Towards a Proof-Based Future - Written with 0xkrane.
Blockchains are globally distributed ledgers that come to a consensus over a global state. Some blockchains come equipped with a Turing-complete execution environment that enables programmability on top of this global state. Programs that target blockchains’ execution environments are called smart contracts, and the underlying blockchains are called smart contract platforms. Ethereum, Solana, and Avalanche are some of the most widely known smart contract platforms. We can think of smart contract platforms as distributed computers, with the execution environment (or virtual machine) acting like the CPU and the state performing the role of storage.
This framing of blockchains as computers will be important to motivate why coprocessors/off-chain compute is inevitable, especially in the context of blockchains. In traditional computing, coprocessors originated in microarchitecture to enhance performance. Similarly, coprocessors on Ethereum promise access to historical data and high-performant offchain compute to augment the features and design space of the base-layer protocol. Take a look at this introductory article on coprocessors for more.
This article explores coprocessors from first principles, aiming to clarify their importance and meta-properties. We then compare them to rollups, demonstrating how these two concepts, while different, are closely related. We also provide examples of when rollups and coprocessors can be used in conjunction with each other. For example, even an all-powerful rollup or L1 might need a coprocessor for heavy lifting tasks.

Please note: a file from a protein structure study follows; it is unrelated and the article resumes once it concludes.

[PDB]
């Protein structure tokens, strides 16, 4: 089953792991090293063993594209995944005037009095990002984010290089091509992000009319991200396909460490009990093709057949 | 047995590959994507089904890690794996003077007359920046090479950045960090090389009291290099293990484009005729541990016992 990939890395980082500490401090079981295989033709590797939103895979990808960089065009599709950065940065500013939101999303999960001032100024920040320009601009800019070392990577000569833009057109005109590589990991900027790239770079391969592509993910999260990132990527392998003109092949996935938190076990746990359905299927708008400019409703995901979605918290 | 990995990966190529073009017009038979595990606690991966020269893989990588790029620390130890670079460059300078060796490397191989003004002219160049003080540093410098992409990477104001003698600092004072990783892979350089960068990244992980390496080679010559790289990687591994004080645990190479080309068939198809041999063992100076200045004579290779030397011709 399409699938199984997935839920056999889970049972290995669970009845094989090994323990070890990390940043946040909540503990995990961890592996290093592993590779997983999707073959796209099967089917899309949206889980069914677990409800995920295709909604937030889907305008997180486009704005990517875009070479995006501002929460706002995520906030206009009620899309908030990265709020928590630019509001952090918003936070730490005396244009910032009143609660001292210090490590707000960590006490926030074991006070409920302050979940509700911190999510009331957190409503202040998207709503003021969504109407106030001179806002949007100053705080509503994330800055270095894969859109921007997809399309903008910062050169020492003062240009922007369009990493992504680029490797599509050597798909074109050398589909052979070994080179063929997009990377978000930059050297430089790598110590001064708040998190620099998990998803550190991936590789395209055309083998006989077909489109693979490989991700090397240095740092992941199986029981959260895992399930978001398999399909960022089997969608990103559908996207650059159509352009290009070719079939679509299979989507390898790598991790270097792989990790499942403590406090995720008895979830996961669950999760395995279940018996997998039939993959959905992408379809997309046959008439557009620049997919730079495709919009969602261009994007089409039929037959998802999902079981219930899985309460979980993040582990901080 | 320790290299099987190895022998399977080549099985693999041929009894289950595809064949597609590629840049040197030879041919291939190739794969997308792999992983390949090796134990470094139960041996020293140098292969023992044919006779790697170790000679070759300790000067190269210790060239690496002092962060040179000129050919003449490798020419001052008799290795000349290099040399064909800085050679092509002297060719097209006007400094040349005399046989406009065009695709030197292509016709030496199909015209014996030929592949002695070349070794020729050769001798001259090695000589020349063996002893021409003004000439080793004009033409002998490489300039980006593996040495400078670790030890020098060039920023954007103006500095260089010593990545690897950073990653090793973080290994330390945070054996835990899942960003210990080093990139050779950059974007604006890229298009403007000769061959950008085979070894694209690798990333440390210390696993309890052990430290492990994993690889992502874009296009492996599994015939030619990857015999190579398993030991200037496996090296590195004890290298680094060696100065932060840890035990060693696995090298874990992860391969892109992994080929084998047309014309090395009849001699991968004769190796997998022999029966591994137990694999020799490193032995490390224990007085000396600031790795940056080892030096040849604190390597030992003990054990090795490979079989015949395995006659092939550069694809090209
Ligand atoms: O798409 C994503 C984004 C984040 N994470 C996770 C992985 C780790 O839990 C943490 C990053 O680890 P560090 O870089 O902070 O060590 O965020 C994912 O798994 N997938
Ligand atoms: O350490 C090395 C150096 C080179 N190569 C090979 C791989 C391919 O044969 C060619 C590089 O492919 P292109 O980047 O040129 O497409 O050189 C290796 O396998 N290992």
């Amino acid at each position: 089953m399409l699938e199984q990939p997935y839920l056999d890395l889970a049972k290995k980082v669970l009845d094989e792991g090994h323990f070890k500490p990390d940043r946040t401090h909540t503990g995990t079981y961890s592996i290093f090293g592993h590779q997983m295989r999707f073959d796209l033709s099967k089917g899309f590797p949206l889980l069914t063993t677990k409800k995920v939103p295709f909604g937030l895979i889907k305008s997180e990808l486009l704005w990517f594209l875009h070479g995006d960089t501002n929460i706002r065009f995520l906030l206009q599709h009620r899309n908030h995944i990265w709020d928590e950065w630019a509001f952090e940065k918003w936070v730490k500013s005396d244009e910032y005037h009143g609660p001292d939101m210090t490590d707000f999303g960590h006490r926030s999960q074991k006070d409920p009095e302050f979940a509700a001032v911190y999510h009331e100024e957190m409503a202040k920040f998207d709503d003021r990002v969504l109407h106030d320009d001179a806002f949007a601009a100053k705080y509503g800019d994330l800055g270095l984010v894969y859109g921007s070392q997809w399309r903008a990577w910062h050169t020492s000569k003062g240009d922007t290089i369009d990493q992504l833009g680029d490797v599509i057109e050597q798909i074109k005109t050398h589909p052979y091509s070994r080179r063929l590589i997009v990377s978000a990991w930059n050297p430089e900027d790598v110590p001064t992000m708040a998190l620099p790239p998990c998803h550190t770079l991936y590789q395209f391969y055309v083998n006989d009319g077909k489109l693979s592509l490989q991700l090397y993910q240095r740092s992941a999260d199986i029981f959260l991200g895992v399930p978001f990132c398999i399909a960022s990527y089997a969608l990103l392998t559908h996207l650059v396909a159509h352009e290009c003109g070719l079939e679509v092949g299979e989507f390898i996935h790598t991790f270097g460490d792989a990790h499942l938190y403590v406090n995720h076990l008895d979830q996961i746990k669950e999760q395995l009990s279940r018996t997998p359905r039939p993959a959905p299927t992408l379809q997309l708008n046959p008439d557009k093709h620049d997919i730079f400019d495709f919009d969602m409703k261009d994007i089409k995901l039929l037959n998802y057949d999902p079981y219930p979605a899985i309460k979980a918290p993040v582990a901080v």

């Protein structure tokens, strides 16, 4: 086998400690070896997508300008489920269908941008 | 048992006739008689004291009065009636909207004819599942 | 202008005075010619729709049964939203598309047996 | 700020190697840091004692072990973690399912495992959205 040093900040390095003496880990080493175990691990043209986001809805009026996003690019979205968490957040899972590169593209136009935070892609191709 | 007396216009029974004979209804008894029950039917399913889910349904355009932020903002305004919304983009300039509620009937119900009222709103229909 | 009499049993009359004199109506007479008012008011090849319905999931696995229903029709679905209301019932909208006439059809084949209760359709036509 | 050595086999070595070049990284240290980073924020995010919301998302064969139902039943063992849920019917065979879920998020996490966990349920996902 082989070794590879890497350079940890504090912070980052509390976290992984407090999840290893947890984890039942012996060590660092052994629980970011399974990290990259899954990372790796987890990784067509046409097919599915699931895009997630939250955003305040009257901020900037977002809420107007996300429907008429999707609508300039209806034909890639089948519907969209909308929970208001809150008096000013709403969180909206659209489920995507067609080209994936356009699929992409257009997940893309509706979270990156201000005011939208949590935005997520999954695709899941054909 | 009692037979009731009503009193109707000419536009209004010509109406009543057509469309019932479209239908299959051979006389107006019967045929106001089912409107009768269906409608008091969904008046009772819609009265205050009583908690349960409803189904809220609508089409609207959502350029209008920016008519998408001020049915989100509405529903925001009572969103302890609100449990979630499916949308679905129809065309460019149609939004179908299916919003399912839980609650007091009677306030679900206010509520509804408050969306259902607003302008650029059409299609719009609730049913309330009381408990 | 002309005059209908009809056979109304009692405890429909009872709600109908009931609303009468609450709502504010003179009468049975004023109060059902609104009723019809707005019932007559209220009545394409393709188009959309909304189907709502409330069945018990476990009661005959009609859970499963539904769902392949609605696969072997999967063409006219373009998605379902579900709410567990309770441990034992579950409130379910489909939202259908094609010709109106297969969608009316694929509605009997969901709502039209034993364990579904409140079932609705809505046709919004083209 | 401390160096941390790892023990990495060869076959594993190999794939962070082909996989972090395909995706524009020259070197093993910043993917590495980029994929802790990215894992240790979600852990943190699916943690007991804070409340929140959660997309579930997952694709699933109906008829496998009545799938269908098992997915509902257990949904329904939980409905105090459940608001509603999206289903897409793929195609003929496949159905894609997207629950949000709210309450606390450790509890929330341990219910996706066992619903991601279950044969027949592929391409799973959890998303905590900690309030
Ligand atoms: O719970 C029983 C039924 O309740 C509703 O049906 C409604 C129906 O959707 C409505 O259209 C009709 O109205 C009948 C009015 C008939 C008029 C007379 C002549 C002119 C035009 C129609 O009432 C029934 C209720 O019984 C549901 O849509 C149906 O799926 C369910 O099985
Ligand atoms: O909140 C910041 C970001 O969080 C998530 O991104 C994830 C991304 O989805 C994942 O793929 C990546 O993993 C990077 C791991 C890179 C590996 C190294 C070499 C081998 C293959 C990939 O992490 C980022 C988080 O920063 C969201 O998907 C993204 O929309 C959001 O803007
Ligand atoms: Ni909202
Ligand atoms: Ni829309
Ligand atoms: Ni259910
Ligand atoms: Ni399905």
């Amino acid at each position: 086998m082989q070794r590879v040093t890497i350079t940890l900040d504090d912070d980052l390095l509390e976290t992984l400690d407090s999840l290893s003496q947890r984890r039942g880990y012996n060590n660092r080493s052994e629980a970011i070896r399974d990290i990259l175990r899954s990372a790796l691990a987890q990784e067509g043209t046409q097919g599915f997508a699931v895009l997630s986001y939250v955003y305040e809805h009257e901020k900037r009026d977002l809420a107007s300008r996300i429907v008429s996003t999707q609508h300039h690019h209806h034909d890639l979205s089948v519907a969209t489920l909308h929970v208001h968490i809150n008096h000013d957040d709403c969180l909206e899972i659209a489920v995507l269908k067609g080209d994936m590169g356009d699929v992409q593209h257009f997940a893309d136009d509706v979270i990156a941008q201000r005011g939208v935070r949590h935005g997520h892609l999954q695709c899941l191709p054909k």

We conclude this article by observing that blockchains are moving towards a future where computation is centralized, but verification remains decentralized. Rollups, coprocessors, and any other form of verifiable off-chain compute are just different instantiations of this future.
In “The Limits to Blockchain Scalability,” Vitalik mentioned that for blockchain decentralization, it is important that regular users can run a node.
As previously mentioned, Ethereum can be conceptualized as a decentralized global computer in many aspects. It is a network of nodes running software that provides computational resources for executing smart contracts. The Ethereum blockchain stores state information and code, similar to a computer's storage and memory. And the Ethereum Virtual Machine (EVM) runs on every node, processing transactions and executing code like a CPU. However, Ethereum is permissionless and decentralized, using consensus between untrusted nodes. If some nodes go offline, the network continues operating. To ensure the correctness of EVM operations, the validators on Proof-of-Stake (PoS) networks like Ethereum must perform all state transitions to verify them. This limits the speed of a PoS network to its slowest nodes, limiting the amount of computation app developers have available to them.
Unlike a regular computer, Ethereum limits computation and storage to prevent network abuse. Fees are charged for each operation, making endless loops financially impractical. This approach keeps barriers to entry low, allowing everyday hardware like a Raspberry Pi to run network nodes. The constraints enable an inclusive system where anyone can help operate the decentralized Ethereum network.